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7 Tips for a Healthier Ramadhan

After a long day of fasting, it's definitely a challenge to not just flop into bed, order everything we've been craving, and vegetate until we have to get up for work the next day. Here's some tips to prevent that from happening, while also making the fasting experience much easier for you in the long run!



Not only is Sahoor good for your body while it's fasting, it's also an important sunnah of the Prophet (S.A.W.). In a hadith narrated by Bukhari and Muslim he says :

تَسَحَّرُوا فَإِنَّ فِي السَّحُورِ بَرَكَةً

“Have Sahur, for there is a blessing in Sahur.”

So battle your blankets and make sure you get up for Sahoor every day! Even a light meal will help keep you going throughout the day.


In Singapore's constant heat and humidity, it can be tempting to chug a whole glass of ice-cold thai milk tea or bandung the moment it's Iftar time. But these drinks may only make you feel even more dehydrated later on as they're high in sugar.

Remember to drink plenty of plain water both at Iftar and Sahoor to keep yourself hydrated before you weather the heat. Keep a large bottle (or several!) of water in the fridge so it's nice and cold when you need it.


While hunger might try to convince you that its a good idea to eat a whole bucket of fried chicken, doing so would probably not end too well!

Firstly, you would definitely be struggling to do your taraweeh prayers later that night, since you're so full. Secondly, too much grease and salt will make you super sluggish and tired the next day, which will make fasting more difficult than it needs to be. Be kind to yourself and refrain from binging on unhealthy foods!


Another thing that will sabotage you in the long run : overeating! And it's not just because you won't fit into your Eid clothes.

Eating too much at night can cause heartburn and bloating, which will affect your sleep, which will make it hard for you to wake up for Sahoor, which means you'll go hungry throughout the day, which means you'll be ready to eat a whole buffet at Iftar - it's a never-ending vicious cycle! Take control of your impulses and moderate your food intake.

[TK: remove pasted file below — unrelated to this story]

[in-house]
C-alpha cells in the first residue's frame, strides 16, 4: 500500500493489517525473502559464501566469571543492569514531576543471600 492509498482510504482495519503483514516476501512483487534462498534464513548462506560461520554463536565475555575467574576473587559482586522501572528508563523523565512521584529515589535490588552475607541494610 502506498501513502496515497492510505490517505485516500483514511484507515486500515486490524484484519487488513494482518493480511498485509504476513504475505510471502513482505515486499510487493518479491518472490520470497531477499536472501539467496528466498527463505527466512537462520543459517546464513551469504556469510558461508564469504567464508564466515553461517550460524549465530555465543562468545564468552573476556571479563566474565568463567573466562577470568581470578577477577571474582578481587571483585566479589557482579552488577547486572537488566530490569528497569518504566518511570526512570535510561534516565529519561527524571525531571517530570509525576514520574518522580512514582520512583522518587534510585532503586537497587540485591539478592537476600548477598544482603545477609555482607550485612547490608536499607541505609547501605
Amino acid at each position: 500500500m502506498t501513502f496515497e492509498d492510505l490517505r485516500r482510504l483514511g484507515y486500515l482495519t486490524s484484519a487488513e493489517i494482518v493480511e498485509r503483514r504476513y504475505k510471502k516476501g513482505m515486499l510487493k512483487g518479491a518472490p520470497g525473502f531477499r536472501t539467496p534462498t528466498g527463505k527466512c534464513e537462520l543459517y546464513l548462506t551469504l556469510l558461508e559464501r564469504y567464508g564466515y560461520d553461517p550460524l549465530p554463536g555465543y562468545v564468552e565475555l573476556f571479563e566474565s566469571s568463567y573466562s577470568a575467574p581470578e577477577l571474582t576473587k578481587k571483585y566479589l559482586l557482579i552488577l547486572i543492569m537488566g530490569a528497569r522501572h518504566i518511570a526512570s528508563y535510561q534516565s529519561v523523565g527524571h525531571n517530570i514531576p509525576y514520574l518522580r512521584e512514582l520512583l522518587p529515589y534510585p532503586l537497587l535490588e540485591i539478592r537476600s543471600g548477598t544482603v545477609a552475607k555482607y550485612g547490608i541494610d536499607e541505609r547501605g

There's a reason why herbivores are so prevalent in nature - fruits and vegetables are a great source of nutrients, fiber, and vitamins.

It's always a good idea to have at least 2 servings of fruit and vegetables a day on top of your protein and carbs. Don't just stick to one type though, eat a variety of types and colors in order to give your body the mix of nutrients it needs.

Let your body stock up on healthy foods to get you through the fasting month.


A healthy diet isn't going to help much if you haven't been getting enough sleep! Sleep deprivation has been linked to increased risk of diseases, and even a compromised immune system, which is the last thing you need in this current pandemic.

On top of all that, it's also a lot harder to do ibadah when you're sleep deprived. So to prevent yourself from faceplanting your food at Sahoor, or falling asleep on the prayer mat during Taraweeh, make sure you always get at least 7-9 hours of sleep.


Even though nothing sounds better after a long day than your comfy bed and soft pillows, resist the temptation to hibernate in them for just a little while longer - at least long enough to do a quick 15-20 minute workout.

Studies have shown that consistent and regular exercise does wonders in helping your appetite, mood, and overall well-being, which will help make your Ramadhan even more smooth-sailing. A little goes a long way; there's no need to do a full body workout!


With Ramadhan just a little over two weeks away, it's good to start planning and preparing yourself both spiritually and mentally. All these tips are great for daily life as well, not just for Ramadhan. So start practicing with them now, and be ready to tackle Ramadhan when it comes!

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